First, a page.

PHILADELPHIA Many imaging technologies and their contrast agents chemicals used during scans to help detect tumors and other problems involve exposure to radiation or heavy metals, which present potential health risks to patients and limit the ways they can be applied. In an effort to mitigate these drawbacks, new research from University of Pennsylvania engineers shows a way to coat an iron-based contrast agent so that it only interacts with the acidic environment of tumors, making it safer, cheaper and more effective than existing alternatives.
The research was conducted by associate professor Andrew Tsourkas and graduate student Samuel H. Crayton of the department of bioengineering in Penn's School of Engineering and Applied Science. It was published in the journal ACS Nano.
Magnetic resonance imaging, or MRI, is an increasingly common feature of medical care. Using a strong magnetic field to detect and influence the alignment of water molecules in the body, MRI can quickly produce pictures of wide range of bodily tissues, though the clarity of these pictures is sometimes insufficient for diagnoses. To improve the differentiation or contrast between tumors and healthy tissue, doctors can apply a contrast agent, such as nanoparticles containing iron oxide. The iron oxide can improve MRI images due to their ability to distort the magnetic field of the scanner; areas they are concentrated in stand out more clearly.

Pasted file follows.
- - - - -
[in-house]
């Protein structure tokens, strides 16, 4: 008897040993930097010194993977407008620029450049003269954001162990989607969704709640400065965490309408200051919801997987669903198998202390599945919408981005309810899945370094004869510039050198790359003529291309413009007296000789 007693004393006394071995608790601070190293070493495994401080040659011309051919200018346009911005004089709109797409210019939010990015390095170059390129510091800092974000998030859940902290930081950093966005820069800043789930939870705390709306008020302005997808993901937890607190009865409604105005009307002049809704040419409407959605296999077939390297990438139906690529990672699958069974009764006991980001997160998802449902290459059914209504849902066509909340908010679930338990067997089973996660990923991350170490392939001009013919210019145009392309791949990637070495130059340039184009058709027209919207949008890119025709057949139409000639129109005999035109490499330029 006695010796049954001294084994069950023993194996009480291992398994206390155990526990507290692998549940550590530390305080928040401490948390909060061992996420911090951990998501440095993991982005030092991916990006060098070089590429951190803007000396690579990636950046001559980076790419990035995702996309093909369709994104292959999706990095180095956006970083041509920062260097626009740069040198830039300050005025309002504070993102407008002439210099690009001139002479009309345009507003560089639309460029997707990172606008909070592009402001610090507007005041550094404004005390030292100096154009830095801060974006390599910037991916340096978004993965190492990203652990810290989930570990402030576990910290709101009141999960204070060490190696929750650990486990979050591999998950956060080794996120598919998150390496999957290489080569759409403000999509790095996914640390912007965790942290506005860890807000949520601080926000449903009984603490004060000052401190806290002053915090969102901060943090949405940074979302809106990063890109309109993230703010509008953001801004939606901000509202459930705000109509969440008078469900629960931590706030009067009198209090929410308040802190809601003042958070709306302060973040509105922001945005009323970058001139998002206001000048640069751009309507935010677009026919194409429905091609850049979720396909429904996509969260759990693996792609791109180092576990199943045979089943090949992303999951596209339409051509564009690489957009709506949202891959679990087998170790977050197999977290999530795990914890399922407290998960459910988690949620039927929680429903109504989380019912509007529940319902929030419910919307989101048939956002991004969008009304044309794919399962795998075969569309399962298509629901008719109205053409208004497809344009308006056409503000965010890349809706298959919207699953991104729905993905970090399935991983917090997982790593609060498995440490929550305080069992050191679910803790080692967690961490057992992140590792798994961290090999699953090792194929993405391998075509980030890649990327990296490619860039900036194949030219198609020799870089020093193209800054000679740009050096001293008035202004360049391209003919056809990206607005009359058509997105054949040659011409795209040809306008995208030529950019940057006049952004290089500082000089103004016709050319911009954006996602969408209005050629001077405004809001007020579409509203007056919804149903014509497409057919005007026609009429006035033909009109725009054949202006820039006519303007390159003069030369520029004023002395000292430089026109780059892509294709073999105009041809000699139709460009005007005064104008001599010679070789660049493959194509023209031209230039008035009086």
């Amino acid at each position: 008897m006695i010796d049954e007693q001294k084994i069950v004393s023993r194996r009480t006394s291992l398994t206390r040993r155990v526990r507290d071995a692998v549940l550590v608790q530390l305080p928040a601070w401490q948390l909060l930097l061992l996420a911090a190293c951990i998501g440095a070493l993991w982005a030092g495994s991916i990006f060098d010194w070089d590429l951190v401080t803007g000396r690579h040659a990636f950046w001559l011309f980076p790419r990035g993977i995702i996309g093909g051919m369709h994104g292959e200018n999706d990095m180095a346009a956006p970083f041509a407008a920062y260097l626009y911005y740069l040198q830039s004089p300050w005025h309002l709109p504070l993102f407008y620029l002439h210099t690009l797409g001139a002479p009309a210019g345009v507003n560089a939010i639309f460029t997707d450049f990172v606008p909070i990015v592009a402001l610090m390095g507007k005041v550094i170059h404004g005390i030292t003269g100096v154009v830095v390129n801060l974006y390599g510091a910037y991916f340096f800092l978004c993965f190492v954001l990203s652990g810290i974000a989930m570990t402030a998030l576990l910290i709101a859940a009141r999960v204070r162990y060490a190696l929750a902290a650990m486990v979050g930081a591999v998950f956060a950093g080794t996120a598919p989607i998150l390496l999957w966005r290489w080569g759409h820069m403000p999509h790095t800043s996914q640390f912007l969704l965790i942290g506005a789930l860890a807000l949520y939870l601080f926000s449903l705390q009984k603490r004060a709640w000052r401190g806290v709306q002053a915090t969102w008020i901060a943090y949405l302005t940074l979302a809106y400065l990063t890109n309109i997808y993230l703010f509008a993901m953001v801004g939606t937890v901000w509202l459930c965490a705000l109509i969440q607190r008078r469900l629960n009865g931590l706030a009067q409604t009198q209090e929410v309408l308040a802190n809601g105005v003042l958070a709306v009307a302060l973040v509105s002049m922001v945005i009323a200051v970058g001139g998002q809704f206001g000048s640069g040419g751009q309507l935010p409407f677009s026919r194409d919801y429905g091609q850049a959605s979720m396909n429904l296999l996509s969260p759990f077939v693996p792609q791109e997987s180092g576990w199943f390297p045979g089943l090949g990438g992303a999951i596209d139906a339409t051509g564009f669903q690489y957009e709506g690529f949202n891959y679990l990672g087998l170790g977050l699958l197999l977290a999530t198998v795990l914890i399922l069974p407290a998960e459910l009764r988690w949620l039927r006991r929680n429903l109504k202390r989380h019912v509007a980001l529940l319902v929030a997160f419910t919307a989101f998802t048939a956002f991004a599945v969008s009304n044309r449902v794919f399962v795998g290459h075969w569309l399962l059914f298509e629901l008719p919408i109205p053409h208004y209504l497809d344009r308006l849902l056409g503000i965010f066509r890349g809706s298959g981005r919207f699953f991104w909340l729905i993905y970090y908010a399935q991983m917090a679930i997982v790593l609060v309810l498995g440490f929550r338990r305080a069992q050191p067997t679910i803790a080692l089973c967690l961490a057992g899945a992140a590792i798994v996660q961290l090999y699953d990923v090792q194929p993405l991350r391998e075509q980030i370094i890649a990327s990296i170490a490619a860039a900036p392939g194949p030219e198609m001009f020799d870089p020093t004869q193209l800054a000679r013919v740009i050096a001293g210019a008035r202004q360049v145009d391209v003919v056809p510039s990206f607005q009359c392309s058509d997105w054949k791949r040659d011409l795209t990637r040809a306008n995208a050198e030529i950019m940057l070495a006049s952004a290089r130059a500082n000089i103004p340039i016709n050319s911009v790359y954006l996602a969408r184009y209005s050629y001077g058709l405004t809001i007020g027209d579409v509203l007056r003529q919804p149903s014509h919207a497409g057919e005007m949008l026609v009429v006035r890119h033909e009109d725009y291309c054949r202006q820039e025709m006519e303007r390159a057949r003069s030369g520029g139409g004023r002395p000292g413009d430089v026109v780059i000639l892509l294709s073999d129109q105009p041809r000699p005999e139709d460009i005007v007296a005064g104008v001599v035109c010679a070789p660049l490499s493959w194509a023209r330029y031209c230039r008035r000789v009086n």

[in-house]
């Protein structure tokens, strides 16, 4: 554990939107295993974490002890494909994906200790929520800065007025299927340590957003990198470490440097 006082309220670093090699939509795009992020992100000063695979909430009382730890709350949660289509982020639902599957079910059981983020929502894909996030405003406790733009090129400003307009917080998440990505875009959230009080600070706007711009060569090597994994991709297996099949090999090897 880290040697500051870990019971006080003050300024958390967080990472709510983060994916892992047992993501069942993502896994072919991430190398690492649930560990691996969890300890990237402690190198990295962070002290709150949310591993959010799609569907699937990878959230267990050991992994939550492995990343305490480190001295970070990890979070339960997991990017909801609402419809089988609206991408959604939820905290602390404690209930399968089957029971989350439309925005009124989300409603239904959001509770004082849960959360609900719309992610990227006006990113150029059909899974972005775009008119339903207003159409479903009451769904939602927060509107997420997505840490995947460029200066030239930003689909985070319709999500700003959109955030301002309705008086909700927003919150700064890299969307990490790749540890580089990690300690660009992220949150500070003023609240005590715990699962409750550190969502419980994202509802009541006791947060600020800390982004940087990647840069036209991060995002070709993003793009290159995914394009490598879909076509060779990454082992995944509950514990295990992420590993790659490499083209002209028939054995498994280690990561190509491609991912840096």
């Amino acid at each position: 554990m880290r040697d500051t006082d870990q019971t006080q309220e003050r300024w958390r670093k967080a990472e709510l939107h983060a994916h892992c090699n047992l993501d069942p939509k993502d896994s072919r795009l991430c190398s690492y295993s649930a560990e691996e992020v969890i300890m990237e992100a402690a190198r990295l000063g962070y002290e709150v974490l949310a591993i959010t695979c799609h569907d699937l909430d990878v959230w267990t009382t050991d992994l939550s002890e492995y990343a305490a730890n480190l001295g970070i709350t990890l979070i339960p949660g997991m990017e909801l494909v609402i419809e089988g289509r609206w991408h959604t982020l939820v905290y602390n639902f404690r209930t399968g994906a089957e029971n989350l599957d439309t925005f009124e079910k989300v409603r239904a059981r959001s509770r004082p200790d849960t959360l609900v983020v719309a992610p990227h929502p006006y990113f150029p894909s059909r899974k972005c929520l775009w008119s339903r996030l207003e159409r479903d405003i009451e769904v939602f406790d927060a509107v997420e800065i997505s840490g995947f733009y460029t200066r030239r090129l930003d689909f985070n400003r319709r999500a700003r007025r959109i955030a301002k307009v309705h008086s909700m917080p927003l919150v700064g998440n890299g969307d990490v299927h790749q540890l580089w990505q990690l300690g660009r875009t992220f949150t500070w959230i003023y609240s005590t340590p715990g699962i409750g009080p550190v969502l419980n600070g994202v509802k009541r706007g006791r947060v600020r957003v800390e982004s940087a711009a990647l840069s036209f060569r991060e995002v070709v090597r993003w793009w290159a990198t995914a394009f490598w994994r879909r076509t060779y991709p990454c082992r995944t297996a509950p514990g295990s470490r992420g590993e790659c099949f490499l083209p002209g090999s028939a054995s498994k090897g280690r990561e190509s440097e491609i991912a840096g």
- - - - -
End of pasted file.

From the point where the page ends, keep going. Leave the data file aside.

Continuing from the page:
These nanoparticles, which have recently been approved in the United States for clinical use as contrast agents, are literally sugar-coated; an outer layer of dextran keeps the particles from binding or being absorbed by the body and potentially sickening the patient. This non-reactive coating allows the iron oxide to be flushed out after the imaging is complete, but it also means that the particles can't be targeted to a particular kind of tissue.
If the contrast agent could be engineered so it on
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University of Pennsylvania